All posts by ced63

How to raise a concern

Has something happened that doesn’t feel right to you? Are you unhappy with a decision?

UC is committed to providing a teaching and learning environment that you feel comfortable in, and we have a fair and transparent process in place to help you. If you want to raise a concern, complaint or grievance, you can make a formal complaint or report it anonymously online. 

How to formally raise a concern 

Here’s a step by step guide on how you can raise a concern at UC: 

  1. If you feel comfortable doing so, try to talk to the person who made the decision or whose actions have caused your concern. Alternatively, you could get in touch with the Dean, Head of Department/School, Service Unit Manager or your Class Representative
  2. Talk to the UCSA Advocacy and Welfare team or UC’s Grievance Coordinator. They can support you work towards a resolution with the person involved
  3. The next step is to lodge a formal complaint in writing with the UC Grievance Coordinator or UCSA Student Advocate. Atawhai Ākonga | Student CareUC Māori or the Pacific Development Team can support you to prepare your statement. 
  4. An investigation will then take place and you’ll be kept informed of progress. UC aims to resolve issues within four weeks
  5.  You’ll be told the outcome of the investigation, and how/why this decision was made.  You’ll also receive information about how you can appeal this decision. 

Find more information about how you can formally raise a concern here> 

How to make an informal anonymous report 

You can fill in a form anonymously on UC’s website here. Most of these questions are optional, but try to answer as many as you can. 

Where to go if you need some advice 

You can also reach out to our UC support services for help and advice if you’ve got something on your mind: 

Protect yourself and your whānau from flu this winter

Flu, also known as influenza, affects your whole body. Symptoms can come on suddenly and can include fever, chills, muscle aches, runny nose, cough, shortness of breath, and stomach upsets. It can keep you in bed for a week or more, and you might become very sick.

With the borders shut for over two years, we’ve been protected from Covid-19 and a whole heap of viruses, including flu. However, this means we don’t have immunity in our communities, and as Aotearoa reconnects with the world during the winter months, we’re all more at risk of catching the flu this year. There’s a real possibility of having flu and Covid-19 within a short space of time. Don’t risk it, there are some steps you can take to protect yourself and your whānau from becoming ill.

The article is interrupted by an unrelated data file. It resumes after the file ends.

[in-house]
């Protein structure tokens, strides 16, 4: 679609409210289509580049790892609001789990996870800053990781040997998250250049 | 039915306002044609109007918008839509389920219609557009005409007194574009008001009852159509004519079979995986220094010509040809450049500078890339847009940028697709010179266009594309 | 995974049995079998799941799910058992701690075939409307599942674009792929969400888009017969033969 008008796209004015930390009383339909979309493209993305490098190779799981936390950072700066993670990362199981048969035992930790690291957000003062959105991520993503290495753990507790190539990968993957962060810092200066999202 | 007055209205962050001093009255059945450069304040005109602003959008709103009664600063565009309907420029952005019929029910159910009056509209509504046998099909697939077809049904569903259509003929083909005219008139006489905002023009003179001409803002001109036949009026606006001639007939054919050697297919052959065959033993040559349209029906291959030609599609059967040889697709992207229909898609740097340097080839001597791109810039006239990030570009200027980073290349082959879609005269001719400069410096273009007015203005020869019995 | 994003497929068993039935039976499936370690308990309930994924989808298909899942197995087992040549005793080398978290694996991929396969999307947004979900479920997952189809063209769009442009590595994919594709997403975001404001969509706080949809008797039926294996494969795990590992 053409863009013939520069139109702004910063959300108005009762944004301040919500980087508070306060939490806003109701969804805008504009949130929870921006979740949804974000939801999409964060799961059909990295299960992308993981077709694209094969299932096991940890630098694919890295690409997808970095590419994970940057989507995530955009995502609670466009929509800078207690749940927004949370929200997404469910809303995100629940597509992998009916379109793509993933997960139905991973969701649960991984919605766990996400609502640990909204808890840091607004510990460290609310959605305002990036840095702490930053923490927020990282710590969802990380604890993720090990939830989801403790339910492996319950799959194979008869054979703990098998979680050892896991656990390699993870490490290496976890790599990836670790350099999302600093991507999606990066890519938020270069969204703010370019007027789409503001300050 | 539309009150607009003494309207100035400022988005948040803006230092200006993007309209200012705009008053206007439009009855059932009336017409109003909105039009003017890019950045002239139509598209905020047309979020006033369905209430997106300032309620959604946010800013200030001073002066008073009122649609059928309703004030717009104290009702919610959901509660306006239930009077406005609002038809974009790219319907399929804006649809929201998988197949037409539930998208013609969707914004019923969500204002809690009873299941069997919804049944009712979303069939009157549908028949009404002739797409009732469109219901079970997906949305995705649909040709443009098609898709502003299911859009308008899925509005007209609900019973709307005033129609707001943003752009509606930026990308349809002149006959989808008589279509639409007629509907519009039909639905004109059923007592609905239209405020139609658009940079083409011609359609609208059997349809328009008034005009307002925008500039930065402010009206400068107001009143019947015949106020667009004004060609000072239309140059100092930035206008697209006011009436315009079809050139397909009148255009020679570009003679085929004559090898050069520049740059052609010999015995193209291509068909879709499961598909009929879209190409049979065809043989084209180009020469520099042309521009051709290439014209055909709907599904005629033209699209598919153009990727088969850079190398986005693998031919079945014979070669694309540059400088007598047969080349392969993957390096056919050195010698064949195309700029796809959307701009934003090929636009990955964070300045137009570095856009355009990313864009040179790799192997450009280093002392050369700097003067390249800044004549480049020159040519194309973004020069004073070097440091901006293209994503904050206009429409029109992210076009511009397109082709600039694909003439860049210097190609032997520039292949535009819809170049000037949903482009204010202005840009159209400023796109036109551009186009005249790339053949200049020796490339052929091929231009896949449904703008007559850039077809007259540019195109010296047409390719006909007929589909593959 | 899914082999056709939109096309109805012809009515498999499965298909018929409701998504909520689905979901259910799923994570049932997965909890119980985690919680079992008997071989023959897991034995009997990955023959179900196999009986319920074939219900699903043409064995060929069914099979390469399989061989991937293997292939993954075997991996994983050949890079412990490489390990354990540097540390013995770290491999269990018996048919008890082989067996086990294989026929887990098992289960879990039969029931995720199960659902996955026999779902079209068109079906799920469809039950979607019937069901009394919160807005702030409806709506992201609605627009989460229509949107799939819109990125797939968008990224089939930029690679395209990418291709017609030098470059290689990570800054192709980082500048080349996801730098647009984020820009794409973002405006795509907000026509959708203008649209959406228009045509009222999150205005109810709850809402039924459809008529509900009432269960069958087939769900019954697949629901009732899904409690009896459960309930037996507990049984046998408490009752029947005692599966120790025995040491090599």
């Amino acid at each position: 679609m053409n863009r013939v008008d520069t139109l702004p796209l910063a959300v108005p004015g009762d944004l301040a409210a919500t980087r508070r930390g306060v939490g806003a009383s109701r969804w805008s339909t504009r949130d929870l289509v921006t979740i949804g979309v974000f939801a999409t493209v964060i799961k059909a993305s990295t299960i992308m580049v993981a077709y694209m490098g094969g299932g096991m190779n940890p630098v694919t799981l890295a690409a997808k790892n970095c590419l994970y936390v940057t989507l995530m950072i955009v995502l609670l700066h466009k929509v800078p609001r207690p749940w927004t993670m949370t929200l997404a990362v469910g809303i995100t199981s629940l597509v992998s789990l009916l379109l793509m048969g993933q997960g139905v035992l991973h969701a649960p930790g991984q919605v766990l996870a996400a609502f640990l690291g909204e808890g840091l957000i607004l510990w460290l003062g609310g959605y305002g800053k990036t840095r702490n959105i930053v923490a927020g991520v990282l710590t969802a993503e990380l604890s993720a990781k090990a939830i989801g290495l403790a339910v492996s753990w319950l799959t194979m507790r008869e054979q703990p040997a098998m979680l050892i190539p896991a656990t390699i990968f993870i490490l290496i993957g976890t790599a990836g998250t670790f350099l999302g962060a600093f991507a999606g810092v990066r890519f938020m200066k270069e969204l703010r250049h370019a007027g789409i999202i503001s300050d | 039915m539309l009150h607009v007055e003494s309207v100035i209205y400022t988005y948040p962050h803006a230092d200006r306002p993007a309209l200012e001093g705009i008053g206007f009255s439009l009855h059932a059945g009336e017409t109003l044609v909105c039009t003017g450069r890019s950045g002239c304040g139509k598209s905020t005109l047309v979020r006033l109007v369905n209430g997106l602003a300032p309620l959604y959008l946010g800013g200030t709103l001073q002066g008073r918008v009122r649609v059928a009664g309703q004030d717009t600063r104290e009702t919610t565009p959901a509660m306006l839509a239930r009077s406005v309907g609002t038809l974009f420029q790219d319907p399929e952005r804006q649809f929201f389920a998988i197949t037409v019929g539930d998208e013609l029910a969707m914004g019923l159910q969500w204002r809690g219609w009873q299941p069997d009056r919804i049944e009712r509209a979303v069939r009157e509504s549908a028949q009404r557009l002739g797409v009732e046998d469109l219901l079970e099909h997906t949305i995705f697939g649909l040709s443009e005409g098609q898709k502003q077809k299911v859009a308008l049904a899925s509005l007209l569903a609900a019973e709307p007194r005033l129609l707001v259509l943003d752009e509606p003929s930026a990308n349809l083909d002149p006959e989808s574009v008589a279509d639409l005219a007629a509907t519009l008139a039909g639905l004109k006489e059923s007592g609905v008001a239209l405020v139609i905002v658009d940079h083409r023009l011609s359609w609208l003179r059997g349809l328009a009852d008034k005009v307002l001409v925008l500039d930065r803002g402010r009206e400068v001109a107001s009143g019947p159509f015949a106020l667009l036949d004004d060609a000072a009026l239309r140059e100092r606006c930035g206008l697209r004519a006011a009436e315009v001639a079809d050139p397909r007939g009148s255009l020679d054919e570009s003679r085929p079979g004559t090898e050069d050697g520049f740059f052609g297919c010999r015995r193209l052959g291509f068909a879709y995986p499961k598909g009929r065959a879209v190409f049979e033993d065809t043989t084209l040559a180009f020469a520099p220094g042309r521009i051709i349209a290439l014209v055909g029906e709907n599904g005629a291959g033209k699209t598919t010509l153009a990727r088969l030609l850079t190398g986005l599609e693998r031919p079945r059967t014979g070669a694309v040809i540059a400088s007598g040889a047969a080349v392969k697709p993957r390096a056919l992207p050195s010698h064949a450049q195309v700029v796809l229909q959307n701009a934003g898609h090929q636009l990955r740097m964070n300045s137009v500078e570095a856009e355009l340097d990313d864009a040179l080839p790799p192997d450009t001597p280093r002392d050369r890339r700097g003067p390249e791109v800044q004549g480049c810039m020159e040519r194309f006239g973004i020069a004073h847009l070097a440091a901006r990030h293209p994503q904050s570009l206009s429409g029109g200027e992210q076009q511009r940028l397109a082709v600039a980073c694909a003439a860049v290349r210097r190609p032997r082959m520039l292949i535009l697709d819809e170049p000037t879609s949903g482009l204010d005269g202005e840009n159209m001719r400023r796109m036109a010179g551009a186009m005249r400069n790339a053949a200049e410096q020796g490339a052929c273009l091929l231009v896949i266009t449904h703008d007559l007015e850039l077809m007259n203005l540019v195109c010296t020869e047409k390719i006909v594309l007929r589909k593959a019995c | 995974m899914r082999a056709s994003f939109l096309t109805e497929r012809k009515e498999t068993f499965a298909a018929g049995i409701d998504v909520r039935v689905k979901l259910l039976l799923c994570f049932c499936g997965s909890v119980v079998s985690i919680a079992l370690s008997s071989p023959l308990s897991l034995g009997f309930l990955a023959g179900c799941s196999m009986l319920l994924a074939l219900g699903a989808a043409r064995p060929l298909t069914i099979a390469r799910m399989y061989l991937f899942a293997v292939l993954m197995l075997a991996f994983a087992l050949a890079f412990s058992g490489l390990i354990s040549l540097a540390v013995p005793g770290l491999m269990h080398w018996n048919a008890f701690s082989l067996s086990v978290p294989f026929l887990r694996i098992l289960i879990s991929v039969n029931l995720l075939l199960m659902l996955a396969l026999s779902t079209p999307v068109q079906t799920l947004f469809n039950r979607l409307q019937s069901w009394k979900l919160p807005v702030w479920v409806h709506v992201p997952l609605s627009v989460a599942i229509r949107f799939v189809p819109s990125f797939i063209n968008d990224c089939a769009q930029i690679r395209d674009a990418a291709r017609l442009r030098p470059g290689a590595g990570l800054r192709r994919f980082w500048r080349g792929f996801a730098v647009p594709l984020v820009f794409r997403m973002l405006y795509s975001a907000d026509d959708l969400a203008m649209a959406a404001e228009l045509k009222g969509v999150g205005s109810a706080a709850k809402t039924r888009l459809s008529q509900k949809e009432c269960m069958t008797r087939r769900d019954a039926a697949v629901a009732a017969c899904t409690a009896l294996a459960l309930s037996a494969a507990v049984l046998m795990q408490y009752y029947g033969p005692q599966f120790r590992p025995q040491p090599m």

Get your flu jab
Getting vaccinated means you are far less likely to get infected, less likely to get sick, and you’re less likely to pass it on. Win win!

You can get vaccinated at your GP practice or your local pharmacy – find your closest one here>

If you are enrolled with the UC Health Centre, you can get your vaccine for free. Please be aware that there is at least a two week wait for appointments at the Health Centre due to high demand.

Stay home if you’re feeling sick
If you’re feeling a bit under the weather, or have any respiratory symptoms, the best thing to do is stay at home. Going to your mate’s party this weekend might be tempting, but you could pass the virus to your friends. Stay home, and make sure you and your mates are well enough to enjoy what winter has to offer.

When you are at home, take care of yourself and rest. You can catch up on all your lecture recordings on AKO | LEARN when you’re feeling better. 

Hygiene hacks
You can follow these simple hygiene practices to help keep you safe and stop the spread of viruses:

  • Wash your hands regularly for at least 20 seconds and dry them for 20 seconds, or use an alcohol-based hand rub
  • Avoid touching your eyes, nose, and mouth
  • Don’t share drinks
  • Avoid crowded places
  • Cover your mouth and nose with a tissue when you cough or sneeze, then put the tissue in a lined bin
  • Keep wearing a face mask when out and about.

New Zealand Sign Language courses at UC

Happy New Zealand Sign Language Week!

Te Ratonga Whaikaha | Student Accessibility Service offers New Zealand Sign Language courses in terms 2, 3 and 4. These introductory, not-for-credit courses are open to both UC students and staff.  Come and gain some skills in NZSL by learning the finger-spelling alphabet, basic phrases, some university-specific vocabulary, basic grammar and about Deaf culture. 

The course for term 2 is already booked out, but the course will also be offered during terms 3 and 4 and will run for 6 weeks and cost $60.

Ella completed the course last year and says: “the NZSL course at uni is fantastic. I didn’t know what to expect walking in for the first time, but it was a great surprise. Most of the course content is learnt in silence, which I loved – the atmosphere was so positive and fun. The teachers are amazing, so helpful and supportive. After learning some basic NZSL, I find that I am much more aware of people around me, their actions and how they express themselves through body language. I think it’s so important for everyone to learn basic NZSL for inclusive communication & the NZSL course is a great place to start!”

Keep an eye out on Tūpono to see when the next course registrations open or contact becs.brocherie@canterbury.ac.nz

To check out UC’s Te Ratonga Whaikaha | Student Accessibility Service, including information about NZSL courses, click here.

If you wish to support Deaf Aotearoa, you can donate here.